Home grown possibilitiesA number of bulbs and bulb-like plants will also grow happily on a southern aspect. I have noticed nerines around the neighbourhood flowering brilliantly at the moment, particularly on southeast facing fence lines in minimal winter sun. Summer and autumn bulbs are another good choice for a southern aspect because by the time they start shooting in spring, sunlight is again beginning to fall upon areas that were previously without it. Liliums, begonias, even dahlias for autumn colour are possibilities for a south-facing garden, as are some herbaceous perennials such as eryngiums. I even grew three Echium simplex a couple of years ago only a metre from my front veranda – an area which is now home to a new, empty garden bed, just waiting to be planted out. The number of decisions I have to make with planting in the next few months number in the several dozens, but each is deserving of careful consideration. If anyone has a stellar performer they recommend I take advantage of – it’s winter, so I’m very much open to suggestion!

Until next time, happy gardening.

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James Beattie

About James Beattie

James is a horticulturist working in the Melbourne area. His work in the industry has included landscape planting design, hard landscaping, bushland management, garden consulting as well as extensive experience in the horticultural media. He worked for four years as one of the horticultural guns for hire behind the scenes at ABC TV's Gardening Australia program and has been a semi-regular guest on Melbourne's 3CR Gardening Show (855 AM). You can follow his whimsical garden musings at Horticologist

12 thoughts on “Plants for a south-facing garden

    • Cheers, Sandi. A neighbour has Banksia rose rose growing beautifully in their front yard – it’s something I’ve thought about training along a simple wire fence. I reckon it would work rather well!

    • A great plant, and one that I hadn’t thought of! In Melbourne a south facing aspect is sheltered from the hot northerlies we get in summer/autumn – perfect for windflowers.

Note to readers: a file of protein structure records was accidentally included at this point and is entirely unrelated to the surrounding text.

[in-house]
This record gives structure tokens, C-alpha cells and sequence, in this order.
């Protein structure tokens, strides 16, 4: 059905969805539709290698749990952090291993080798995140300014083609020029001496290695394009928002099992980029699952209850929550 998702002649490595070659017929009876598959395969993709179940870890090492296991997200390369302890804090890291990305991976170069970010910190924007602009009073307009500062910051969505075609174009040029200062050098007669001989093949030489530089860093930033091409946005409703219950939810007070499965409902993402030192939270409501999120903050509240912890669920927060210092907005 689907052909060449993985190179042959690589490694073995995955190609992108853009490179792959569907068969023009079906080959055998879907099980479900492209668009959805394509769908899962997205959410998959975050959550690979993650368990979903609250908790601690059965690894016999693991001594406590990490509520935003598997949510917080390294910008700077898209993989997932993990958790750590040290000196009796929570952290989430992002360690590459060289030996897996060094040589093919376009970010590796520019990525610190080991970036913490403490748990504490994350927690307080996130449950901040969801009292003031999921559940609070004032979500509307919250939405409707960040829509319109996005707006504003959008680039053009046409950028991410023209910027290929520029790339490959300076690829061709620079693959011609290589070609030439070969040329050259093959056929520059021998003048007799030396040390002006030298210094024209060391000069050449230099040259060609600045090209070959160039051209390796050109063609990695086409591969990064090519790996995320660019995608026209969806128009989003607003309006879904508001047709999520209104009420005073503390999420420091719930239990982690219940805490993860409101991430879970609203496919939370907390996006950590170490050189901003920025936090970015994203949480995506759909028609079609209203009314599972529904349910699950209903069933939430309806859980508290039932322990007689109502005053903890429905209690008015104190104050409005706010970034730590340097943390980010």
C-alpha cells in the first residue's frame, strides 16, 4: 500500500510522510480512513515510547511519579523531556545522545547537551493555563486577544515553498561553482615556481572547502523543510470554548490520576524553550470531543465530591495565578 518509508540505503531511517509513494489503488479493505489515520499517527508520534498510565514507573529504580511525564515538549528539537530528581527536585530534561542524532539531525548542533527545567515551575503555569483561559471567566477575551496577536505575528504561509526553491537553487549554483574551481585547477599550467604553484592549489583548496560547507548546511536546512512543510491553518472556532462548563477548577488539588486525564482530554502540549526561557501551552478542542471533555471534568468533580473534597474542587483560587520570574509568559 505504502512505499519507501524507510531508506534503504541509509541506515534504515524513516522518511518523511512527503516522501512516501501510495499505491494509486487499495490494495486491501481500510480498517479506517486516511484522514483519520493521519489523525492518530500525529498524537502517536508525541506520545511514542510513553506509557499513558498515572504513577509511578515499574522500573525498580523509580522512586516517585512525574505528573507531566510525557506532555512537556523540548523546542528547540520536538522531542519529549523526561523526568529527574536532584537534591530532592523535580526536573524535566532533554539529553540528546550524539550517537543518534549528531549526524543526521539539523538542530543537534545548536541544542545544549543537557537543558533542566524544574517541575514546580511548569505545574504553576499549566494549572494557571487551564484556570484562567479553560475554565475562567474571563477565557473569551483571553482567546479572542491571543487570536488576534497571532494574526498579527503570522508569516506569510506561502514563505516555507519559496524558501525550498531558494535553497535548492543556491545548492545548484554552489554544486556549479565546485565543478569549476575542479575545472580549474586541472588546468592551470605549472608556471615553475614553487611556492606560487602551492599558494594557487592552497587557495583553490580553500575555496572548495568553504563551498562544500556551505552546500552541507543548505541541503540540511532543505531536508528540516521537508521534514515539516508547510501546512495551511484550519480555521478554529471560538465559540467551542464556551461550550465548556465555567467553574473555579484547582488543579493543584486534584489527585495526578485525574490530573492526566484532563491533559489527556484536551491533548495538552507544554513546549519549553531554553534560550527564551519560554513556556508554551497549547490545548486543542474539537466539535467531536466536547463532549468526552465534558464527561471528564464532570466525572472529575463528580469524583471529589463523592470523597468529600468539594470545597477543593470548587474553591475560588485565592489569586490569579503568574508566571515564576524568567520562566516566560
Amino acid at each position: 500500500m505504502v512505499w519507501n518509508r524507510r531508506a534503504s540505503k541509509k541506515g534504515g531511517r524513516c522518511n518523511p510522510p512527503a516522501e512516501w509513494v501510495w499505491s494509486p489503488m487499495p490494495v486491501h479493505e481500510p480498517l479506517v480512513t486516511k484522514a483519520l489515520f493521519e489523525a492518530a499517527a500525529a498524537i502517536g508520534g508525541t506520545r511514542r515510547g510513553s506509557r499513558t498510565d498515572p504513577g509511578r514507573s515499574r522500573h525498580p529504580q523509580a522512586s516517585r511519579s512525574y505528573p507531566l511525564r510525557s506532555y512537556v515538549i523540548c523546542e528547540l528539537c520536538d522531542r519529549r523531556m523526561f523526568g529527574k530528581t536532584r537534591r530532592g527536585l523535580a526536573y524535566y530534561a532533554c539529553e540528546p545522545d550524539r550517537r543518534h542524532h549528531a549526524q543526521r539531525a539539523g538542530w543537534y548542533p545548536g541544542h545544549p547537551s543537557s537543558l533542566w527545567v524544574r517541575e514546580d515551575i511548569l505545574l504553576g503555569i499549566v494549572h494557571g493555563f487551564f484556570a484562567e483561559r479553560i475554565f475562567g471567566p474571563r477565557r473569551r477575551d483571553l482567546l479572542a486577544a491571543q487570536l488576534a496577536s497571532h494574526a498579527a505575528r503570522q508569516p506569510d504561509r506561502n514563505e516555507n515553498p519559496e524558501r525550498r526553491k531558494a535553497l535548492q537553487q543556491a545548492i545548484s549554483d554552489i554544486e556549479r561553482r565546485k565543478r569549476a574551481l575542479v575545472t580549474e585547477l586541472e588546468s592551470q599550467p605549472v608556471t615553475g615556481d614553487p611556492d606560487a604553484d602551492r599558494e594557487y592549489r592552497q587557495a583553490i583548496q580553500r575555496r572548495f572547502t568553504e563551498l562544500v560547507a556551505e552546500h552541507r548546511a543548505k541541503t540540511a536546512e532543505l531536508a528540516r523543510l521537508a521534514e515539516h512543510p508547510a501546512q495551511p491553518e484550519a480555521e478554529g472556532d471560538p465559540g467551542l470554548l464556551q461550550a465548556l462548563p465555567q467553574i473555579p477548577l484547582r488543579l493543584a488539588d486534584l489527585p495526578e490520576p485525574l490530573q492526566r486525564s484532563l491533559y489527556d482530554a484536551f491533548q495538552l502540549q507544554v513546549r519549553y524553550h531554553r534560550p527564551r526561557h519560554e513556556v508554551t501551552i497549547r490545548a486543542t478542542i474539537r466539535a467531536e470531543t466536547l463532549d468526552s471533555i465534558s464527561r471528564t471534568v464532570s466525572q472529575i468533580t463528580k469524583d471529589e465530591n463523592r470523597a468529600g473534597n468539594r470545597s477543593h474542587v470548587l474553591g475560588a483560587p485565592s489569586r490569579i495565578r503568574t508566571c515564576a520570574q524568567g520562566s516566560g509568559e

1. Hi James,

    How do you think asiatic jasmine would look and do as a groundcover under some standard roses and crab apples, all in a south facing garden?

  2. Hiya Bernadette,

    I’ve since planted out the front yard after landscaping it. Keep reading for un update on the progress in the next couple of weeks!

    • Hi Zia,

      If you are in the southern hemisphere then, yes indeed, you can plant hydrangeas off your south facing veranda. I once lived next door to an old Greek lady who grew fabulous moptop hydrangeas hard up against a south facing wall here in Melbourne. They were taller than she was (though, to be fair, she was only about the size of a post box)! They are very tolerant of shade.

      If you are north of the equator then I wouldn’t recommend it as they will be in full sun. They get sunburn very easily and prefer dappled shade.

  3. Your photo “My neighbourhood presents planting possibilities” – please remind me the name of the round leaves at foreground-right with mauve flowers.

  4. Hi James,

    I have a south facing fence line that slopes up a (not overly steep) hill in the mid south of NZ.
    Do you think Prunus laurocerasus or Prunus lusitanica would grow ok there?
    Viburnum has been suggested, but it tends to sort of open up with age, which would create more shade I’m thinking… and looks a little ‘nana’ ha

    Thanks for any suggestions : )